Secondments have traditionally been viewed as something only big companies get involved with. Small businesses have been put off because of the effects of having a staff member out of the office. However, an increasing number of smaller firms are embracing the process. Baron, from the CIPD, says: "It is harder for smaller business to have people out of office but the CIPD is a small business and we have lots of internal secondments. It's beneficial in that in improves internal communication through time in different departments and different roles."
McBain adds: "SMEs should look at going down the joint/swap secondments route so they are not a staff member down."
While the benefits of secondments are usually significant, firms can fall foul of common problems. It is possible that when a seconded employee returns to their original organisation they will have had such a rewarding time while they have been away that may want to leave their old job in favour of the new one. To overcome this, experts agree that returning employees should be immediately encouraged to put their new skills and experience into practice, meaning that their role may have to change.
"When people return they will have had exciting and beneficial experiences," McBain says. "Make sure that they are able to apply those skills when they come back to the original organisation. Firms should not assume people will return to their old job and settle back in happily. They will want to use their new skills."
On the other side of the fence, firms taking on a seconded employee may find problems develop with the existing workforce who feel uncomfortable with a new person being brought in. Tanasijczuk, whose organisation runs a scheme which allows teachers to take a placement within a business, says communication is vitally important. "Good communication to the workforce should be carried out beforehand informing them that the secondee is there to carry out a specific project for a specific period of time which will not impinge on their responsibilities but act as an added resource," she advises. "Providing a mentor for the seconded teacher is a good way of overcoming some of the obstacles they are likely to face. Good support throughout the secondment period is essential."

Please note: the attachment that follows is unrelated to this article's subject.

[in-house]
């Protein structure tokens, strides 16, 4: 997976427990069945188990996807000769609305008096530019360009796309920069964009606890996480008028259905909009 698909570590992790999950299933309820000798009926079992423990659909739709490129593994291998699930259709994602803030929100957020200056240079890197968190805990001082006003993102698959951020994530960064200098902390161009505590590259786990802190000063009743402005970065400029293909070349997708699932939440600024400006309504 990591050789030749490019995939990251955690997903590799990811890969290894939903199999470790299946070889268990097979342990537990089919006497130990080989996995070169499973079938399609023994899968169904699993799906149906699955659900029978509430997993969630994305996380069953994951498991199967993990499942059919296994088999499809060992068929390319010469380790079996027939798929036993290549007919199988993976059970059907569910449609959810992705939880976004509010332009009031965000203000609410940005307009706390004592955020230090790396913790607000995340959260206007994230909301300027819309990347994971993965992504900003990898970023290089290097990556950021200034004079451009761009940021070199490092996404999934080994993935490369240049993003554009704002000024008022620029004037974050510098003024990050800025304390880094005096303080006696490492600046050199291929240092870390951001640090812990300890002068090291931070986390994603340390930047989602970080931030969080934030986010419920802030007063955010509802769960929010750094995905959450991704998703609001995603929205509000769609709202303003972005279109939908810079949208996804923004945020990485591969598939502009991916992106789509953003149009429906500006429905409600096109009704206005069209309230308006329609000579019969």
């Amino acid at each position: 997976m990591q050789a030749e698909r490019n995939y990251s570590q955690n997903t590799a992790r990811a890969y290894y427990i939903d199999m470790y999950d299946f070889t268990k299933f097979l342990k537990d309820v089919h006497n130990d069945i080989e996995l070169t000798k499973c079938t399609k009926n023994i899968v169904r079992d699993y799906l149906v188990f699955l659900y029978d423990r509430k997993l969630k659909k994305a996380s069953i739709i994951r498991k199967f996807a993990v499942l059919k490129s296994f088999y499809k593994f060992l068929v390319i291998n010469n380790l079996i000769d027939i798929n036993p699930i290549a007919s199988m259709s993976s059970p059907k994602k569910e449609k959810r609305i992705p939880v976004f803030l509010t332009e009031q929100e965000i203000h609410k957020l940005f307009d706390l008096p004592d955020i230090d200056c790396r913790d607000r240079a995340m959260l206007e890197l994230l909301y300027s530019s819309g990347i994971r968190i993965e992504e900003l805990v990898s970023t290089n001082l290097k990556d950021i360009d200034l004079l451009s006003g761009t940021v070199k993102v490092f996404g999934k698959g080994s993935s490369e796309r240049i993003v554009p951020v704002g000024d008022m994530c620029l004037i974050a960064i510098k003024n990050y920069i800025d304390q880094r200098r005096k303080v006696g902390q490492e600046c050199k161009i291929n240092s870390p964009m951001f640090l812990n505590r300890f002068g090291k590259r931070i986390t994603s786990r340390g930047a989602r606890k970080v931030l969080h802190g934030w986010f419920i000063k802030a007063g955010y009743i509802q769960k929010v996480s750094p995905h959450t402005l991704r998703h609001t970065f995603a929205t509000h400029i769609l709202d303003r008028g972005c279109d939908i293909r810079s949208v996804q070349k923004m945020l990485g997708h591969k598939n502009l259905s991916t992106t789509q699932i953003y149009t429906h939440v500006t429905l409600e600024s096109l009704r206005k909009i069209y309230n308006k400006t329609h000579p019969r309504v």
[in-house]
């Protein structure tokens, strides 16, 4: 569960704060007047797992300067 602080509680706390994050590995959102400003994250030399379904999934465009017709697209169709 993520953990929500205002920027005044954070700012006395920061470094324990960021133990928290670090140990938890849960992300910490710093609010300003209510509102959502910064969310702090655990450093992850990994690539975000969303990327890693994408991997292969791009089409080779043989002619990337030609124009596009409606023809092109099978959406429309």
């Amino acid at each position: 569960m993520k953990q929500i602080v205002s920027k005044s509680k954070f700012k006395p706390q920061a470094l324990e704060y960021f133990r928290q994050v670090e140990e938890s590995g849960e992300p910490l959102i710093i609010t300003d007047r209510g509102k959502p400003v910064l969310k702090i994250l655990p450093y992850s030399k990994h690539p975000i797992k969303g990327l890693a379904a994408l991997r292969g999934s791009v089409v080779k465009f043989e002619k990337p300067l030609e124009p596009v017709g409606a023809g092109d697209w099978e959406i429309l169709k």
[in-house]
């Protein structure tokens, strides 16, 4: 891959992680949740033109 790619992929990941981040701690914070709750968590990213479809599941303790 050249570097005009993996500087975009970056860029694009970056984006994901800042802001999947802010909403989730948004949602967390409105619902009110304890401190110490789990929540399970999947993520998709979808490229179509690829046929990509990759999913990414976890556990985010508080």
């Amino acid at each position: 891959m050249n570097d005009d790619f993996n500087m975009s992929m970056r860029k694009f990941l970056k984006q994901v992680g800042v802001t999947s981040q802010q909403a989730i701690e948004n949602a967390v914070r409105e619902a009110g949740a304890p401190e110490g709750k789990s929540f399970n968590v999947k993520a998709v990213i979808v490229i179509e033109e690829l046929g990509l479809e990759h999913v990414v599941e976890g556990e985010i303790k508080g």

Comapnies are constantly on the look out for ways to offer extra career development opportunities to employees. Secondments could be the answer. They don't have to be long, six month placements with a big business - a few hours a week with a small charity can also bring significant benefits. But whatever the length of the secondments, it's important to ensure that returning employees are able to use the new skills they've gained or suffer the consequences.